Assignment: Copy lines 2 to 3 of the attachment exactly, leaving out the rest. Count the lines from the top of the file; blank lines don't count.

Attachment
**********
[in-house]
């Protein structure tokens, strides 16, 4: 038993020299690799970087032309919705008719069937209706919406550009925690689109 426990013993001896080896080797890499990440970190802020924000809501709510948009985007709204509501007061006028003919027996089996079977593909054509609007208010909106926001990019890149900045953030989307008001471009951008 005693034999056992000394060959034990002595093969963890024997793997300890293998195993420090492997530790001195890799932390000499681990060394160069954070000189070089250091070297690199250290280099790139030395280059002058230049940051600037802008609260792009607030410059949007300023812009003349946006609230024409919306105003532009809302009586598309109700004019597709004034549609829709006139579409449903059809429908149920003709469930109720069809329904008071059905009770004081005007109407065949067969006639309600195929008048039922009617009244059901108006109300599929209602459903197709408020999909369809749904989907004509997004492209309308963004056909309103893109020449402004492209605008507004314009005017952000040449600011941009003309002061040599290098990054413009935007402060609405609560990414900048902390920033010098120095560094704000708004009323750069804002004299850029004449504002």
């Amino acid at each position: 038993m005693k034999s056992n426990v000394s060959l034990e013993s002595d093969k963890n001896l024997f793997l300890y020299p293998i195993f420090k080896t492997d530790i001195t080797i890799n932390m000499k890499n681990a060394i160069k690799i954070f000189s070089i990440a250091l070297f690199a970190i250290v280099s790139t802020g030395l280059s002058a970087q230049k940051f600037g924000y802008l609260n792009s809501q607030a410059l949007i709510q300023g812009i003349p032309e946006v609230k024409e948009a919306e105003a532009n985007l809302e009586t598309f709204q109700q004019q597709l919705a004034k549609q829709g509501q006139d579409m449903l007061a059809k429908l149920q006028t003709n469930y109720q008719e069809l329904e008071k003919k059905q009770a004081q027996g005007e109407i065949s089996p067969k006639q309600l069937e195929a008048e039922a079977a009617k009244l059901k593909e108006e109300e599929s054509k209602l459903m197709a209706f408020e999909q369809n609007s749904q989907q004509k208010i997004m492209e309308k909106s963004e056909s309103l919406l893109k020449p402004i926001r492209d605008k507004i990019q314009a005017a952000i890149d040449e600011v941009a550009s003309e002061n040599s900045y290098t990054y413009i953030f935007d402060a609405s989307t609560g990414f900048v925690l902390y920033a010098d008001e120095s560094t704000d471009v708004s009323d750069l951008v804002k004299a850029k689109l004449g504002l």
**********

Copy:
């Protein structure tokens, strides 16, 4: 038993020299690799970087032309919705008719069937209706919406550009925690689109 426990013993001896080896080797890499990440970190802020924000809501709510948009985007709204509501007061006028003919027996089996079977593909054509609007208010909106926001990019890149900045953030989307008001471009951008 005693034999056992000394060959034990002595093969963890024997793997300890293998195993420090492997530790001195890799932390000499681990060394160069954070000189070089250091070297690199250290280099790139030395280059002058230049940051600037802008609260792009607030410059949007300023812009003349946006609230024409919306105003532009809302009586598309109700004019597709004034549609829709006139579409449903059809429908149920003709469930109720069809329904008071059905009770004081005007109407065949067969006639309600195929008048039922009617009244059901108006109300599929209602459903197709408020999909369809749904989907004509997004492209309308963004056909309103893109020449402004492209605008507004314009005017952000040449600011941009003309002061040599290098990054413009935007402060609405609560990414900048902390920033010098120095560094704000708004009323750069804002004299850029004449504002």
């Amino acid at each position: 038993m005693k034999s056992n426990v000394s060959l034990e013993s002595d093969k963890n001896l024997f793997l300890y020299p293998i195993f420090k080896t492997d530790i001195t080797i890799n932390m000499k890499n681990a060394i160069k690799i954070f000189s070089i990440a250091l070297f690199a970190i250290v280099s790139t802020g030395l280059s002058a970087q230049k940051f600037g924000y802008l609260n792009s809501q607030a410059l949007i709510q300023g812009i003349p032309e946006v609230k024409e948009a919306e105003a532009n985007l809302e009586t598309f709204q109700q004019q597709l919705a004034k549609q829709g509501q006139d579409m449903l007061a059809k429908l149920q006028t003709n469930y109720q008719e069809l329904e008071k003919k059905q009770a004081q027996g005007e109407i065949s089996p067969k006639q309600l069937e195929a008048e039922a079977a009617k009244l059901k593909e108006e109300e599929s054509k209602l459903m197709a209706f408020e999909q369809n609007s749904q989907q004509k208010i997004m492209e309308k909106s963004e056909s309103l919406l893109k020449p402004i926001r492209d605008k507004i990019q314009a005017a952000i890149d040449e600011v941009a550009s003309e002061n040599s900045y290098t990054y413009i953030f935007d402060a609405s989307t609560g990414f900048v925690l902390y920033a010098d008001e120095s560094t704000d471009v708004s009323d750069l951008v804002k004299a850029k689109l004449g504002l």